Ashling Murphy murder investigation continues as suspect is questioned by Gardaí

The body of the 23-year-old, a talented musician and teacher, was found on the banks of the Grand Canal in Tullamore, sparking a murder investigation.
Ashling Murphy murder investigation continues as suspect is questioned by Gardaí

The investigation into the murder of Ashling Murphy is ongoing as Gardaí question a man who was arrested on Tuesday.

The body of the 23-year-old, a talented musician and teacher, was found on the banks of the Grand Canal in Tullamore, sparking a murder investigation.

As reported in The Irish Times, the man who was arrested in connection with the murder was being treated for injuries in a Dublin hospital.

A statement from Garda Headquarters confirmed detectives investigating Ms Murphy’s killing had arrested of a man “on suspicion of murder”. However, Gardaí said they had “no further comment at this time”.

The man, who is aged in his 30s, is now in custody under Section 4 of the Criminal Justice Act 1984 which allows for him to be held and questioned for up to 24 hours.

Gardaí had been monitoring the man after he presented himself at a Dublin hospital with unexplained injuries, some of which were believed to be self-inflicted.

Garda sources have said they have a “huge amount” of evidence to put to the man, according the Irish Examiner.

He will also be asked about his location and movements on the day of the murder and last Thursday before he was admitted to hospital.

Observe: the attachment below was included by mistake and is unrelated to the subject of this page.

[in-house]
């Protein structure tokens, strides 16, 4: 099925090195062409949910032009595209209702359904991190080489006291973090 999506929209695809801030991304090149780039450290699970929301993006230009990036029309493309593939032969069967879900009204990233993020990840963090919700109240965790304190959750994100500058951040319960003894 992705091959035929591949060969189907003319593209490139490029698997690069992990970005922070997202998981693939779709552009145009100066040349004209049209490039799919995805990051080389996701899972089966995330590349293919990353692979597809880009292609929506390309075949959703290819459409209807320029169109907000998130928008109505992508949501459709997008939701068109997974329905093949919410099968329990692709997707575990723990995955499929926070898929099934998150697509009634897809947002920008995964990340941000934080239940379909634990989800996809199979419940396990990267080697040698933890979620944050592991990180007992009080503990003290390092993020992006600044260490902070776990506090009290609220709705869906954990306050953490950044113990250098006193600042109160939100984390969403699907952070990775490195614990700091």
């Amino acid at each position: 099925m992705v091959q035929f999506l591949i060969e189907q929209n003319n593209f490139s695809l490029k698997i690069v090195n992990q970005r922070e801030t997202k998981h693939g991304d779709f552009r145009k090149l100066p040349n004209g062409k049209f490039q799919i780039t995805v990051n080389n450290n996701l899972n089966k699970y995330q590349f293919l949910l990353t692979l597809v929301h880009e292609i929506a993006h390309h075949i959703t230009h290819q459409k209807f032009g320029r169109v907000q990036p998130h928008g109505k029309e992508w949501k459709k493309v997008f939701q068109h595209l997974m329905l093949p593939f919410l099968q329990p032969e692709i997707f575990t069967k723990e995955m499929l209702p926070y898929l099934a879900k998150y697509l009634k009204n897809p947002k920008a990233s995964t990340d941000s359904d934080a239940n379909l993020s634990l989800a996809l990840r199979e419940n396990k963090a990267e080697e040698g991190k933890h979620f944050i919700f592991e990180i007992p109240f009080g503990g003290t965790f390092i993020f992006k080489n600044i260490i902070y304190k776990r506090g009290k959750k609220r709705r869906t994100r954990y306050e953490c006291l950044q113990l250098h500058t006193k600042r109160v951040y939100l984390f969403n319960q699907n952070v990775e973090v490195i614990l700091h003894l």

It is understood that, at the moment, investigators have nothing to suggest any connection between the man and Ms Murphy.

'Shining light'

The arrest of the man came just hours after Ms Murphy's funeral.

Huge crowds gathered for the funeral in the village of Mountbolus, and outside St Brigid’s Church, where Ms Murphy’s funeral mass was being held.

Bishop Deenihan told mourners that Ms Murphy’s murder has questioned attitudes, particularly attitudes towards women, and “our values and morality”.

“Whether those questions will be addressed or passed over remains to be seen, but we cannot allow such violence and disregard for both human life and bodily integrity take root in our time and culture,” he added.

“The past few days have been a nightmare. A walk on a mild and sunny afternoon in January should be a happy event, promising the brighter and warmer days of spring and summer.

“That, as we know, was not the case. A depraved act of violence which deprived a kind, talented, loved and admired young woman of her life has since united the country in grief and support.

“We all know that no individual should die like Ashling and no family should suffer like Ashling’s.

“Respect is an old-fashioned word, but it is an important one. Respect was missing last Wednesday, but it has re-emerged here all the stronger.

“Let us respect each other.”

President Michael D Higgins and Taoiseach Micheál Martin were among those in attendance at the funeral.

Minister for Justice Helen McEntee, Minister for Education Norma Foley and Minister for Tourism Catherine Martin were also in attendance.

Symbols of Ms Murphy’s life were brought to the altar during her funeral, including a fiddle, a Kilcormac/Killoughey camogie jersey, a family picture, a school book and her photo.

Ms Murphy's partner Ryan Casey described her as a “shining light” who was always willing to help others and put herself last.

He paid tribute to his girlfriend, saying she was an “incredibly loving and beautiful” person.

-Additional reporting by PA

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